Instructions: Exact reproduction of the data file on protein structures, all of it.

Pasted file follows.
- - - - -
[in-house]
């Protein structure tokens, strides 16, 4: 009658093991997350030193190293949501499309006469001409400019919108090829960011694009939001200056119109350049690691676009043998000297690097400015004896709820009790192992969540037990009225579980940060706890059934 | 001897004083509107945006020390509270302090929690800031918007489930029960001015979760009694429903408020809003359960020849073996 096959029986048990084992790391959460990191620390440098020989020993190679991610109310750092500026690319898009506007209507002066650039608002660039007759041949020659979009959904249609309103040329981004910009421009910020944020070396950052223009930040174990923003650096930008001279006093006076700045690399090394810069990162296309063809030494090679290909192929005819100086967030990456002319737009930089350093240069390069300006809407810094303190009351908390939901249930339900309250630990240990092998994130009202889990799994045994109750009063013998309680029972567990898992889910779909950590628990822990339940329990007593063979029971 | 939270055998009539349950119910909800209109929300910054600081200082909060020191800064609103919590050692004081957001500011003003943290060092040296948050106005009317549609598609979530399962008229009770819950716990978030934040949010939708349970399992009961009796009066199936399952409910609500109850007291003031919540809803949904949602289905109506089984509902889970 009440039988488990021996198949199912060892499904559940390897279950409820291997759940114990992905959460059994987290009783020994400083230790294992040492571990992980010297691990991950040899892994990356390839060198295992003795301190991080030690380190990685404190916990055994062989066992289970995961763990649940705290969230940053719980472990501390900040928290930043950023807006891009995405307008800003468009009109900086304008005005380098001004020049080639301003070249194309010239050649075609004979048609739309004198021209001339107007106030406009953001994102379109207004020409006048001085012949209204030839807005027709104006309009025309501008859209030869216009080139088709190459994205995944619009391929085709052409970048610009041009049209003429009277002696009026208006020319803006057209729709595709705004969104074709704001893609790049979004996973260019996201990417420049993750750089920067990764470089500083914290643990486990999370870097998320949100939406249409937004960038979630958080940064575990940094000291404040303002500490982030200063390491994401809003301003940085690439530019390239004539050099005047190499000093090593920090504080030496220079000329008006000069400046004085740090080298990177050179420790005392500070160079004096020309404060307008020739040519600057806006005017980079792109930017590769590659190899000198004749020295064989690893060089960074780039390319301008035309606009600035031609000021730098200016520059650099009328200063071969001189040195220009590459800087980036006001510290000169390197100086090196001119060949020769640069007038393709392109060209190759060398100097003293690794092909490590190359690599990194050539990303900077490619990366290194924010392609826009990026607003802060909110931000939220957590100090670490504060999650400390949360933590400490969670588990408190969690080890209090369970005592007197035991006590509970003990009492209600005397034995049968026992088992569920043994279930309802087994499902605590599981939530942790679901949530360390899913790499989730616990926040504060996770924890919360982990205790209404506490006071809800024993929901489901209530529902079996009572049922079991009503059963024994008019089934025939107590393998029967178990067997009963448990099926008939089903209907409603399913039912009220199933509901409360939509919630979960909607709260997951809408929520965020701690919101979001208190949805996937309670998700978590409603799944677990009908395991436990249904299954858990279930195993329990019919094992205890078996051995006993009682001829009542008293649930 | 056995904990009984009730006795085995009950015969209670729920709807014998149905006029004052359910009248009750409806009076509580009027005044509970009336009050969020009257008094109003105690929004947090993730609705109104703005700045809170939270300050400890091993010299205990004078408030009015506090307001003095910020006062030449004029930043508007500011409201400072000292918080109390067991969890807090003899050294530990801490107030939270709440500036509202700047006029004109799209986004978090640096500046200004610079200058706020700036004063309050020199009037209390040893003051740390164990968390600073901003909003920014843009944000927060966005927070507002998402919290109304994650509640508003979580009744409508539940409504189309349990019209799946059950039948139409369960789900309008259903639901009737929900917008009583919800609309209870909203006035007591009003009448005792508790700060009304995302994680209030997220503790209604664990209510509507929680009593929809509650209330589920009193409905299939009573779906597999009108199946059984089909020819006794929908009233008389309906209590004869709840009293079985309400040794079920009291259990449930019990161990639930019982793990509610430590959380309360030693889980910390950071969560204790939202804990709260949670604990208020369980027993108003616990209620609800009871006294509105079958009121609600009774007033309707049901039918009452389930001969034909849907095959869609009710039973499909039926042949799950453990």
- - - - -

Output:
[in-house]
């Protein structure tokens, strides 16, 4: 009658093991997350030193190293949501499309006469001409400019919108090829960011694009939001200056119109350049690691676009043998000297690097400015004896709820009790192992969540037990009225579980940060706890059934 | 001897004083509107945006020390509270302090929690800031918007489930029960001015979760009694429903408020809003359960020849073996 096959029986048990084992790391959460990191620390440098020989020993190679991610109310750092500026690319898009506007209507002066650039608002660039007759041949020659979009959904249609309103040329981004910009421009910020944020070396950052223009930040174990923003650096930008001279006093006076700045690399090394810069990162296309063809030494090679290909192929005819100086967030990456002319737009930089350093240069390069300006809407810094303190009351908390939901249930339900309250630990240990092998994130009202889990799994045994109750009063013998309680029972567990898992889910779909950590628990822990339940329990007593063979029971 | 939270055998009539349950119910909800209109929300910054600081200082909060020191800064609103919590050692004081957001500011003003943290060092040296948050106005009317549609598609979530399962008229009770819950716990978030934040949010939708349970399992009961009796009066199936399952409910609500109850007291003031919540809803949904949602289905109506089984509902889970 009440039988488990021996198949199912060892499904559940390897279950409820291997759940114990992905959460059994987290009783020994400083230790294992040492571990992980010297691990991950040899892994990356390839060198295992003795301190991080030690380190990685404190916990055994062989066992289970995961763990649940705290969230940053719980472990501390900040928290930043950023807006891009995405307008800003468009009109900086304008005005380098001004020049080639301003070249194309010239050649075609004979048609739309004198021209001339107007106030406009953001994102379109207004020409006048001085012949209204030839807005027709104006309009025309501008859209030869216009080139088709190459994205995944619009391929085709052409970048610009041009049209003429009277002696009026208006020319803006057209729709595709705004969104074709704001893609790049979004996973260019996201990417420049993750750089920067990764470089500083914290643990486990999370870097998320949100939406249409937004960038979630958080940064575990940094000291404040303002500490982030200063390491994401809003301003940085690439530019390239004539050099005047190499000093090593920090504080030496220079000329008006000069400046004085740090080298990177050179420790005392500070160079004096020309404060307008020739040519600057806006005017980079792109930017590769590659190899000198004749020295064989690893060089960074780039390319301008035309606009600035031609000021730098200016520059650099009328200063071969001189040195220009590459800087980036006001510290000169390197100086090196001119060949020769640069007038393709392109060209190759060398100097003293690794092909490590190359690599990194050539990303900077490619990366290194924010392609826009990026607003802060909110931000939220957590100090670490504060999650400390949360933590400490969670588990408190969690080890209090369970005592007197035991006590509970003990009492209600005397034995049968026992088992569920043994279930309802087994499902605590599981939530942790679901949530360390899913790499989730616990926040504060996770924890919360982990205790209404506490006071809800024993929901489901209530529902079996009572049922079991009503059963024994008019089934025939107590393998029967178990067997009963448990099926008939089903209907409603399913039912009220199933509901409360939509919630979960909607709260997951809408929520965020701690919101979001208190949805996937309670998700978590409603799944677990009908395991436990249904299954858990279930195993329990019919094992205890078996051995006993009682001829009542008293649930 | 056995904990009984009730006795085995009950015969209670729920709807014998149905006029004052359910009248009750409806009076509580009027005044509970009336009050969020009257008094109003105690929004947090993730609705109104703005700045809170939270300050400890091993010299205990004078408030009015506090307001003095910020006062030449004029930043508007500011409201400072000292918080109390067991969890807090003899050294530990801490107030939270709440500036509202700047006029004109799209986004978090640096500046200004610079200058706020700036004063309050020199009037209390040893003051740390164990968390600073901003909003920014843009944000927060966005927070507002998402919290109304994650509640508003979580009744409508539940409504189309349990019209799946059950039948139409369960789900309008259903639901009737929900917008009583919800609309209870909203006035007591009003009448005792508790700060009304995302994680209030997220503790209604664990209510509507929680009593929809509650209330589920009193409905299939009573779906597999009108199946059984089909020819006794929908009233008389309906209590004869709840009293079985309400040794079920009291259990449930019990161990639930019982793990509610430590959380309360030693889980910390950071969560204790939202804990709260949670604990208020369980027993108003616990209620609800009871006294509105079958009121609600009774007033309707049901039918009452389930001969034909849907095959869609009710039973499909039926042949799950453990």